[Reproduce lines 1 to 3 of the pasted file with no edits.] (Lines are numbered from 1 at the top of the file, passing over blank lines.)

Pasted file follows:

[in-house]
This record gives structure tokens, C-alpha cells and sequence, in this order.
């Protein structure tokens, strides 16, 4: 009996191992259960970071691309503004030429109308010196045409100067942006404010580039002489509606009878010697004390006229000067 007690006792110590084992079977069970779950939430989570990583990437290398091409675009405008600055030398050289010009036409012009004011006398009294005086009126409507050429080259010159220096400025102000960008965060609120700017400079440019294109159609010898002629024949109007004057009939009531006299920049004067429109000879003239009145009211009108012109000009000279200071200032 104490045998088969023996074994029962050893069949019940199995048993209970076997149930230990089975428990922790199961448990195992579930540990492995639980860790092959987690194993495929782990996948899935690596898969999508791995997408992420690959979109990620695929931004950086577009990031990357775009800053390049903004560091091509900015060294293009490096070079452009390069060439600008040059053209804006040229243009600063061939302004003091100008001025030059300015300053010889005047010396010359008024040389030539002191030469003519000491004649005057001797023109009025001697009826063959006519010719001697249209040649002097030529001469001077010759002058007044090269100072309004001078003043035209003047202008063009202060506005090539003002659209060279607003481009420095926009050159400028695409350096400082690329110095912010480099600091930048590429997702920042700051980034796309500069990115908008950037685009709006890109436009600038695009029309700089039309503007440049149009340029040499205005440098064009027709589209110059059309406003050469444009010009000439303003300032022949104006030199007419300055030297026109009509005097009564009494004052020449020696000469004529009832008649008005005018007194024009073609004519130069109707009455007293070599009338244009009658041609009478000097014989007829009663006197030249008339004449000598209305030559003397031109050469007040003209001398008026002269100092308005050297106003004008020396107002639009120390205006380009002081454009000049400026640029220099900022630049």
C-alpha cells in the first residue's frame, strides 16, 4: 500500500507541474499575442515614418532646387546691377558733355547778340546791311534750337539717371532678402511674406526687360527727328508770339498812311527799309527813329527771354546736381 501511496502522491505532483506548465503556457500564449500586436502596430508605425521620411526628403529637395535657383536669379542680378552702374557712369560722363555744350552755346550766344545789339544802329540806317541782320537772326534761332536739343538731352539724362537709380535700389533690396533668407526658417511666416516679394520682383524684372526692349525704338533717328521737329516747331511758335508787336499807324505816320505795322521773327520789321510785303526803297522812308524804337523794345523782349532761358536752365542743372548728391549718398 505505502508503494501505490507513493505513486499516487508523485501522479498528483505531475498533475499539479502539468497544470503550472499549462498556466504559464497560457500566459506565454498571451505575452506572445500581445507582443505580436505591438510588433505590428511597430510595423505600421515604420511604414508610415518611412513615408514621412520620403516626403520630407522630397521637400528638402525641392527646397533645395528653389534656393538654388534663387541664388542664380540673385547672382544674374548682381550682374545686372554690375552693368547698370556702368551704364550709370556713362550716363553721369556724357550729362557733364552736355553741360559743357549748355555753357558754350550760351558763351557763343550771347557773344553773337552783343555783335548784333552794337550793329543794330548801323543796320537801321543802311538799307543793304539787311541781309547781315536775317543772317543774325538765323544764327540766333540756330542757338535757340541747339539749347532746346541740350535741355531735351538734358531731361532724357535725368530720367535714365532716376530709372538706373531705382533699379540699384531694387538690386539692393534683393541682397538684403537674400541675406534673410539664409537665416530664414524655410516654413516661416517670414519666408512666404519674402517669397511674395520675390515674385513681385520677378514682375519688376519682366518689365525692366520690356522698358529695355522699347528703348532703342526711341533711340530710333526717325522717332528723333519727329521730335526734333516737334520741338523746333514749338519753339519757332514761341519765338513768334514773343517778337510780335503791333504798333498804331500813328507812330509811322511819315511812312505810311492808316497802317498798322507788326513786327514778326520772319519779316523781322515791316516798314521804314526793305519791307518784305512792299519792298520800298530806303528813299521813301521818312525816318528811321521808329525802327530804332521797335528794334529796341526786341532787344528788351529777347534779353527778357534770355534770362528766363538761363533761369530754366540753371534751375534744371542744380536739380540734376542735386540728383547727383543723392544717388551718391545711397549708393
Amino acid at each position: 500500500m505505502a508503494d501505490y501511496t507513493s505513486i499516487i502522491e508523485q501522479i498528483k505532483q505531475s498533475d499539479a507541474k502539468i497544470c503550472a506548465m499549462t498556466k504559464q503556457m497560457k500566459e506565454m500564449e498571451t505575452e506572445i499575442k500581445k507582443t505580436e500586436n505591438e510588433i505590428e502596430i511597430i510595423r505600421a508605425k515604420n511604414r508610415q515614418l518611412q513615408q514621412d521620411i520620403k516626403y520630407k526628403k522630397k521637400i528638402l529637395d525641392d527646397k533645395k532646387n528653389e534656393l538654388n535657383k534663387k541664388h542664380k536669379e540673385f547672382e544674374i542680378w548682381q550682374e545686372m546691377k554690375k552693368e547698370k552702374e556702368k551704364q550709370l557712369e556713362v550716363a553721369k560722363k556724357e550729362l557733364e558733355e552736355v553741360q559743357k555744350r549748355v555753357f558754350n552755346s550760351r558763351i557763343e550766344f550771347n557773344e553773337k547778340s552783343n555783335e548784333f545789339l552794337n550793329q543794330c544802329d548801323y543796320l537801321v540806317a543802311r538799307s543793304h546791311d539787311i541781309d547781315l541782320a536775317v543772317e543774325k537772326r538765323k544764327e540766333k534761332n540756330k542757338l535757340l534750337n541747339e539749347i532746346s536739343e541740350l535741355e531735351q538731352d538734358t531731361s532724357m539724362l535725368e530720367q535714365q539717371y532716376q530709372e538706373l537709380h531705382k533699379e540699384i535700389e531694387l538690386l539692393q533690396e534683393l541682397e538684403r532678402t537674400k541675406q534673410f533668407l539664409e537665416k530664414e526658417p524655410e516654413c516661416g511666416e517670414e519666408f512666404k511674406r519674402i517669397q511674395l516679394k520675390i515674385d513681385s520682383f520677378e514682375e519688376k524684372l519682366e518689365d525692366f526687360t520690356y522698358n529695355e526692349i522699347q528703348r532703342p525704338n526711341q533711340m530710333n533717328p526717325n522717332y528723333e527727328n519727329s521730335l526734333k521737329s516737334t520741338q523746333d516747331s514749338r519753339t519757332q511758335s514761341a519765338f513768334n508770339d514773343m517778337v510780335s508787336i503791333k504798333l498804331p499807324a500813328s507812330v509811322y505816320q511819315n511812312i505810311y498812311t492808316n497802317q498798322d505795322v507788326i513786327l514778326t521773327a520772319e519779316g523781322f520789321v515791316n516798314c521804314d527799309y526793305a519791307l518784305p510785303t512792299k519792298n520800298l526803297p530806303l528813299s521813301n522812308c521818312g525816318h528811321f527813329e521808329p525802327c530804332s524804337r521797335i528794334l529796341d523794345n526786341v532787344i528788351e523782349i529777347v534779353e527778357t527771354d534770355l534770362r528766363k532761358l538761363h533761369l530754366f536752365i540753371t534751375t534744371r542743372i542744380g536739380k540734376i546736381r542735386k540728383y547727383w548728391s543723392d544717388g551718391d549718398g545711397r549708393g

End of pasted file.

[in-house]
This record gives structure tokens, C-alpha cells and sequence, in this order.
């Protein structure tokens, strides 16, 4: 009996191992259960970071691309503004030429109308010196045409100067942006404010580039002489509606009878010697004390006229000067 007690006792110590084992079977069970779950939430989570990583990437290398091409675009405008600055030398050289010009036409012009004011006398009294005086009126409507050429080259010159220096400025102000960008965060609120700017400079440019294109159609010898002629024949109007004057009939009531006299920049004067429109000879003239009145009211009108012109000009000279200071200032 104490045998088969023996074994029962050893069949019940199995048993209970076997149930230990089975428990922790199961448990195992579930540990492995639980860790092959987690194993495929782990996948899935690596898969999508791995997408992420690959979109990620695929931004950086577009990031990357775009800053390049903004560091091509900015060294293009490096070079452009390069060439600008040059053209804006040229243009600063061939302004003091100008001025030059300015300053010889005047010396010359008024040389030539002191030469003519000491004649005057001797023109009025001697009826063959006519010719001697249209040649002097030529001469001077010759002058007044090269100072309004001078003043035209003047202008063009202060506005090539003002659209060279607003481009420095926009050159400028695409350096400082690329110095912010480099600091930048590429997702920042700051980034796309500069990115908008950037685009709006890109436009600038695009029309700089039309503007440049149009340029040499205005440098064009027709589209110059059309406003050469444009010009000439303003300032022949104006030199007419300055030297026109009509005097009564009494004052020449020696000469004529009832008649008005005018007194024009073609004519130069109707009455007293070599009338244009009658041609009478000097014989007829009663006197030249008339004449000598209305030559003397031109050469007040003209001398008026002269100092308005050297106003004008020396107002639009120390205006380009002081454009000049400026640029220099900022630049």